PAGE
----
2. Research requires bold ideas and rapid execution. I stumbled upon a recently published thesis during my spare time last weekend, which shared a similar concept with my Paper 3 (two out of three innovative points overlapped). This discovery was nerve-wracking. When I combined the three innovative points in Paper 3, I wrote it without fully convincing my team members. They only understood the complete logic after I finished writing. If I had waited to convince them first, the results might not have been as successful.

  3. My approach to research is to write and submit once the paper is ready, using reviewer feedback to make additions and revisions. In contrast, my advisor prefers careful planning, making several major revisions before submission. I think both approaches are valid. Writing a paper is essentially telling a story, and a good story is one that is both interesting and well-structured. Currently, I have a 3-3 record, where I have published three papers as a corresponding author and three papers as the first author under my advisor’s guidance.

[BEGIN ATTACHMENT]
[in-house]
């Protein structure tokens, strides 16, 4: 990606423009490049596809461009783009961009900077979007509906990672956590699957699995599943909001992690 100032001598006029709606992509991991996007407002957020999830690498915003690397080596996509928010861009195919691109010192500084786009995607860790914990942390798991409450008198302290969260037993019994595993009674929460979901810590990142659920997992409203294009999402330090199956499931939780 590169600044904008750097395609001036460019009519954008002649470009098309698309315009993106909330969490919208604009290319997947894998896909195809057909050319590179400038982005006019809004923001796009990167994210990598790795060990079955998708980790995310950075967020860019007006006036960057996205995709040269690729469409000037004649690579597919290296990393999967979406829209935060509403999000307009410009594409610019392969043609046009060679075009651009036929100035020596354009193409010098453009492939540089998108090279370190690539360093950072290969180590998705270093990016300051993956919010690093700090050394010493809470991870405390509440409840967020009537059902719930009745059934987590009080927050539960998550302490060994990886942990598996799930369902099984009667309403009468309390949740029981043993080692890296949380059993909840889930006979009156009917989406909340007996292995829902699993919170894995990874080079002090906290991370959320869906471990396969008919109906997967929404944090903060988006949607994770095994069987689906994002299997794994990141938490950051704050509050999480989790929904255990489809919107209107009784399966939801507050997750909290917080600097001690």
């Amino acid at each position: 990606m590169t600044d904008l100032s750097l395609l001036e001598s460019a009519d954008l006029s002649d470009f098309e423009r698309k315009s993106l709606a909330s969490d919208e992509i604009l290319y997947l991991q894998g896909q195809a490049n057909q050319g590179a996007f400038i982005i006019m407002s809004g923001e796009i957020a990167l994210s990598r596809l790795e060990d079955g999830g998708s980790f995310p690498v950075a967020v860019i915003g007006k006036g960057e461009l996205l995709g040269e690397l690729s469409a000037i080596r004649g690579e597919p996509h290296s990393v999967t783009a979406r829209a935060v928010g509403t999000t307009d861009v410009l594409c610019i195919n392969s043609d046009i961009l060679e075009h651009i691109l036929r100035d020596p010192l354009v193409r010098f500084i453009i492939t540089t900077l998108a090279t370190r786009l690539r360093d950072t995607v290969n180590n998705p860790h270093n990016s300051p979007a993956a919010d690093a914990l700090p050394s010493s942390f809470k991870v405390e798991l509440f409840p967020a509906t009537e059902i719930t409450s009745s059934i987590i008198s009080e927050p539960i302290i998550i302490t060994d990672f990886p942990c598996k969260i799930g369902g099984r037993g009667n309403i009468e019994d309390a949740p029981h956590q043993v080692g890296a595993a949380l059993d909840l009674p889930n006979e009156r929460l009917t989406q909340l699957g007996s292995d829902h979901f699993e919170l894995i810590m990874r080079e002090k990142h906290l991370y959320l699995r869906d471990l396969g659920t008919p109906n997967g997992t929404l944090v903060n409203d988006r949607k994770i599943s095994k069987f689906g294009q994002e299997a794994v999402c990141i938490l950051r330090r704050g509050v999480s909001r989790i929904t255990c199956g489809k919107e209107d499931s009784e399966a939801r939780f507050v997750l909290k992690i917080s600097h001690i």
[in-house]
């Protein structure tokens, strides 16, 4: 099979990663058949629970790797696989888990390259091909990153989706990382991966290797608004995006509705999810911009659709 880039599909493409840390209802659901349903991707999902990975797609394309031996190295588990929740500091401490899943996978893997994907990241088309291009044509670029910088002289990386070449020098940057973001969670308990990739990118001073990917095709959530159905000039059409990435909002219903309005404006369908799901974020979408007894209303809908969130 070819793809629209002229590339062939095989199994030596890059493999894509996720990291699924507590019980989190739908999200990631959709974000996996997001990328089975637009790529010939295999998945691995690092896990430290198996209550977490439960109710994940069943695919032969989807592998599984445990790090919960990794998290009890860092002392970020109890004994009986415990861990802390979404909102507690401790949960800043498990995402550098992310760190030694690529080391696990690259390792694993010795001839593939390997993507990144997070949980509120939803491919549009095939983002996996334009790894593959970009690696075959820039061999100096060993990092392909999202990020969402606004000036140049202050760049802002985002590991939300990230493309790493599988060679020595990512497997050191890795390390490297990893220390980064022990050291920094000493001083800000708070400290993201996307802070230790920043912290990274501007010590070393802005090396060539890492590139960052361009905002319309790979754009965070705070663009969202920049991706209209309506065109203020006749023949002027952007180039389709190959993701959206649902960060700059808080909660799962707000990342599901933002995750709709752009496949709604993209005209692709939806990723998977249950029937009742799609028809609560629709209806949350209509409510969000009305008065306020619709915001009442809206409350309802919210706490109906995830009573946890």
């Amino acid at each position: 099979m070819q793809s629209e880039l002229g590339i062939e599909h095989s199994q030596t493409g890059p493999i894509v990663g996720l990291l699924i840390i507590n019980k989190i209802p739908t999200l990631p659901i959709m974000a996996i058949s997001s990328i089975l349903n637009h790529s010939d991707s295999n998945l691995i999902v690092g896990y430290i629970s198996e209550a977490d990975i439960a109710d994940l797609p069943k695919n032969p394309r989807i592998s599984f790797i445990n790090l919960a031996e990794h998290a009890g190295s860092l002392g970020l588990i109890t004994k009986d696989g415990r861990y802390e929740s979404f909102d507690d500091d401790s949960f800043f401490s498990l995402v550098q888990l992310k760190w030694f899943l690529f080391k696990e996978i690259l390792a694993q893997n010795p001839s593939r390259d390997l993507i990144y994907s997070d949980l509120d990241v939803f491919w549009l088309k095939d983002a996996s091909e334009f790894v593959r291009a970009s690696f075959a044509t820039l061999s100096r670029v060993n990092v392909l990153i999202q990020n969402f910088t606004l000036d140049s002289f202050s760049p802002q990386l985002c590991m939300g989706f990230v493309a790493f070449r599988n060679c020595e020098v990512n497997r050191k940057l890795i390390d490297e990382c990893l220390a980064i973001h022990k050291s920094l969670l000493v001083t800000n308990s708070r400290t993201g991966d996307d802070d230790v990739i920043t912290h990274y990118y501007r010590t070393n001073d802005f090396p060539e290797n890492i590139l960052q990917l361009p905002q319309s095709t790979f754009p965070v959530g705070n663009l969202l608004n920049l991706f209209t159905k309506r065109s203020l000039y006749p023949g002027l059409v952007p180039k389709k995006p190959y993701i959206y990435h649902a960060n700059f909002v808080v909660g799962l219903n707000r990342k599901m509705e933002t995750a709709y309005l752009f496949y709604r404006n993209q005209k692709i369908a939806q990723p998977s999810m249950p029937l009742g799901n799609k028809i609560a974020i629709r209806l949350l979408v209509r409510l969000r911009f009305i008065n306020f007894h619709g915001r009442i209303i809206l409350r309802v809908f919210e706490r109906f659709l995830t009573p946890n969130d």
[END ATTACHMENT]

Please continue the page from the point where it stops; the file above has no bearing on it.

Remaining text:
Expectations for 2024:

In 2024, I will continue my role transition, adapting to the responsibilities of a university lecturer, focusing on writing textbooks, teaching, and engaging in competitions, among other tasks. I may have less time for research compared to my doctoral and early career years, but I am looking forward to new challenges. Writing textbooks, interacting with experts, sharing knowledge during classes, and participating in competitions could lead to fresh ideas and more research opportunities in 2024.

Today happens to be a sunny day, and it is truly a day of clear skies and a refreshing breeze. Facing the warm winter sun, I am incredibly satisfied and grateful for 2023, and I am filled with anticipation and excitement for what 2024 has in store!

Reflecting on 2023: Achievements and Aspirations

As 2023 draws to a close, it’s a good time to provide an update on the progress made, aligning with the question, “What are your expectations for your research journey in 2023?” This article outlines the outlook, highlighting several accomplishments and a few regrets.